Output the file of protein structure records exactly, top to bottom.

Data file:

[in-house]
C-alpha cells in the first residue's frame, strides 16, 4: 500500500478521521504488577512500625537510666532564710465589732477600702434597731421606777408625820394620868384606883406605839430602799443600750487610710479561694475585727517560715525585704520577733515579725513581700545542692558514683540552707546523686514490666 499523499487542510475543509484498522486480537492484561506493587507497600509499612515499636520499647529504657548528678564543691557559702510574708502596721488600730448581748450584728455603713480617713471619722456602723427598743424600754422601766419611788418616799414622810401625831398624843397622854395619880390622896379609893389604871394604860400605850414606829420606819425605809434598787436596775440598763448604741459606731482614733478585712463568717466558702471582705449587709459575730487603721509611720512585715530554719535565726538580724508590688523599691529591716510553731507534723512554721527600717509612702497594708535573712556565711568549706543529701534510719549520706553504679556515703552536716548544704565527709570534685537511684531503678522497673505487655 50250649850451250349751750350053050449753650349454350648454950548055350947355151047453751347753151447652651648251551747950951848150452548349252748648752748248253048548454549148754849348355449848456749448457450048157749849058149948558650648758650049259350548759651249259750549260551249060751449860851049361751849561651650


[in-house]
C-alpha cells in the first residue's frame, strides 16, 4: 500500500478521521504488577512500625537510666532564710465589732477600702434597731421606777408625820394620868384606883406605839430602799443600750487610710479561694475585727517560715525585704520577733515579725513581700545542692558514683540552707546523686514490666 499523499487542510475543509484498522486480537492484561506493587507497600509499612515499636520499647529504657548528678564543691557559702510574708502596721488600730448581748450584728455603713480617713471619722456602723427598743424600754422601766419611788418616799414622810401625831398624843397622854395619880390622896379609893389604871394604860400605850414606829420606819425605809434598787436596775440598763448604741459606731482614733478585712463568717466558702471582705449587709459575730487603721509611720512585715530554719535565726538580724508590688523599691529591716510553731507534723512554721527600717509612702497594708535573712556565711568549706543529701534510719549520706553504679556515703552536716548544704565527709570534685537511684531503678522497673505487655 50250649850451250349751750350053050449753650349454350648454950548055350947355151047453751347753151447652651648251551747950951848150452548349252748648752748248253048548454549148754849348355449848456749448457450048157749849058149948558650648758650049259350548759651249259750549260551249060751449860851049361751849561651650